Mosquito hot spots As a rule of thumb, any place where water collects and doesn’t move can be a breeding ground for mosquitoes. Regularly empty water from these common sources around your home:
• Neglected swimming pools
• Outdoor clutter
• Dairy lagoons
• Catch basins
• Clogged gutters
• Bird baths
• Flower pots
• Bottles and cans
2 | Mosquitoes and You | Turlock Mosquito Abatement District | A Special Advertising Supplement
Danny Stonebarger and his wife, Casey, still experience the aftereffects of Danny’s battle with West Nile virus, which caused paralysis in his throat that makes it difficult to eat.
What is IVM?
Photo by Chelsy LeAnn Photography
Mosquito abatement is more than killing mosquitoes. The Turlock Mosquito Abatement District uses an approach called integrated vector management (IVM). It consists of five “tools” that are used together to reduce the mosquito population.
1. Surveillance Setting up traps across the district, biologists gather samples of mosquitoes — both as larvae and adults — and test potential disease carriers for West Nile and other dangerous viruses.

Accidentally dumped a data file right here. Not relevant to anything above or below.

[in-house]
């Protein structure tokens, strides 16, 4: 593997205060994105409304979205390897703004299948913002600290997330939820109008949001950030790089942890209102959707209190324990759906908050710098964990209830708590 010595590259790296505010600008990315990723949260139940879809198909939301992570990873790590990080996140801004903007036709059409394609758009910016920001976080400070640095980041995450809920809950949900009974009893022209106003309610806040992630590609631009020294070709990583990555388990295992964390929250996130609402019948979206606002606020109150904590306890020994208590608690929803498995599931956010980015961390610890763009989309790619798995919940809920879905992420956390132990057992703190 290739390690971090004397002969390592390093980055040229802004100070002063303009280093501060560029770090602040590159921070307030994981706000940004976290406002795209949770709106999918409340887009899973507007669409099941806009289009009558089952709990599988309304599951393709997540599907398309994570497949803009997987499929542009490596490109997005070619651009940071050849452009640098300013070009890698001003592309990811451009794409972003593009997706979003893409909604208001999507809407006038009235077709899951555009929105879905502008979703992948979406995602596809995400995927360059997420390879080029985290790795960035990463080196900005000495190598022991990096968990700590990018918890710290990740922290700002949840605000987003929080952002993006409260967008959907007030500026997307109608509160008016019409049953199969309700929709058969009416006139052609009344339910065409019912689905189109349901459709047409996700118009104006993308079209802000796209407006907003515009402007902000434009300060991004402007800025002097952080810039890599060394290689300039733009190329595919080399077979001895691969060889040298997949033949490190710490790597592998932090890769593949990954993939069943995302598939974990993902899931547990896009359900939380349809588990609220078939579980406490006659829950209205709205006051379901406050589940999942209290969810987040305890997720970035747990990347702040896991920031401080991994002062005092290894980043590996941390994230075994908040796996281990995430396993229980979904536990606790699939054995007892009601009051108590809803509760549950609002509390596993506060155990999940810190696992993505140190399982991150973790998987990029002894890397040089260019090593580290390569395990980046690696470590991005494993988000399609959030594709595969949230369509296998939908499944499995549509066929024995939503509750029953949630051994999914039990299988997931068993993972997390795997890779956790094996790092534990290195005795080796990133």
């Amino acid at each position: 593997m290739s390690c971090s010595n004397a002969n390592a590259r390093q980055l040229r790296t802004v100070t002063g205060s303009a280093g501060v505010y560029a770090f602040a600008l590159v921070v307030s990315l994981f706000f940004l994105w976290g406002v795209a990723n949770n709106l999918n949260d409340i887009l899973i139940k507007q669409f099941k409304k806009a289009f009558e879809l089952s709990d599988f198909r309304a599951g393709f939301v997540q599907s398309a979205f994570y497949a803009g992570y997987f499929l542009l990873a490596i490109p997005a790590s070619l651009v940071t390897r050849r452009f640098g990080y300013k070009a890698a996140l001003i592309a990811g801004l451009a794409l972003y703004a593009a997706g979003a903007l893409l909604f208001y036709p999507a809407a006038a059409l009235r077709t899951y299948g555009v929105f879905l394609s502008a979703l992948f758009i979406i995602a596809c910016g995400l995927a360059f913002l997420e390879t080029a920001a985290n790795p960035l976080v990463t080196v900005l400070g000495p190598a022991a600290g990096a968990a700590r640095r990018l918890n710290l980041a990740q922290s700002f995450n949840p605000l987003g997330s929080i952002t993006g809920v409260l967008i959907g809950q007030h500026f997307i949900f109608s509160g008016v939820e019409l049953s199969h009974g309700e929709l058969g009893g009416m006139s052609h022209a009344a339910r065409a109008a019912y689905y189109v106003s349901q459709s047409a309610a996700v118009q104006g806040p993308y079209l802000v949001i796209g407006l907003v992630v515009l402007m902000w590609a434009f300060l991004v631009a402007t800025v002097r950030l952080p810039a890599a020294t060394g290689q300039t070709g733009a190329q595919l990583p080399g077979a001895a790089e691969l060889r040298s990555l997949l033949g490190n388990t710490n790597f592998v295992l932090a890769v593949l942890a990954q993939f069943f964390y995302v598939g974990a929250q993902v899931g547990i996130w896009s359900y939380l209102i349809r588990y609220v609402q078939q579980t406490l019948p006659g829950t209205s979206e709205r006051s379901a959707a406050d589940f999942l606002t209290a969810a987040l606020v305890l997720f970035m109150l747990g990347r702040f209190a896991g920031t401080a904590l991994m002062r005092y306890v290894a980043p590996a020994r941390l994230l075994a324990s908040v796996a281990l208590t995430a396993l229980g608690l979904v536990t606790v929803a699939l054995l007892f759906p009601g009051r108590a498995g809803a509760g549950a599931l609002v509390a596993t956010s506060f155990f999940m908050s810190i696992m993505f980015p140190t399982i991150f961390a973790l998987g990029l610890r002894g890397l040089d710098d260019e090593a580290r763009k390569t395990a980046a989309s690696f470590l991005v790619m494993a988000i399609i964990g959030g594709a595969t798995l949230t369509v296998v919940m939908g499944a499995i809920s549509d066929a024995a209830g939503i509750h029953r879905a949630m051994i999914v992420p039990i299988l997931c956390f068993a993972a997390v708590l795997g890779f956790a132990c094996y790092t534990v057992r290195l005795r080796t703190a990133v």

2. Physical Control
“A lot of people run from hornets. Now I run from mosquitoes.” Danny Stonebarger West Nile virus victim
The district monitors and responds to reports about locations with standing water. When possible the physical removal of water is encouraged to eliminate mosquito breeding sites.
3. Chemical Control For a wider reach, the district uses EPAapproved products from trucks and planes to kill adult mosquitoes and larvae.
4. Education and Outreach Not forever — after a year of rehabilitation, Stonebarger relearned how to walk and talk. He still has physical weakness and days when he tires easily. Because of paralysis in his throat, it can take him over an hour to eat a meal. “It’s affected everybody,” he says
— including Casey, Zachariah and daughter Anissa (22). That’s why he insists on mosquito repellent, especially for kids, citronella candles and staying indoors at dusk. “[West Nile] is terrible,” he says. “It’s nasty stuff.”
The district works to inform every resident about mosquito abatement through publications and presentations.
Be in the know! Residents who would like to know about aerial spraying can find notifications at www.turlockmosquito.org or on Twitter @Turlock_MAD
5. Biological Control Mosquitoes have natural enemies. The district uses “mosquitofish” (of the species Gambusia affinis) for this purpose. Residents can get mosquitofish straight from the district’s pond.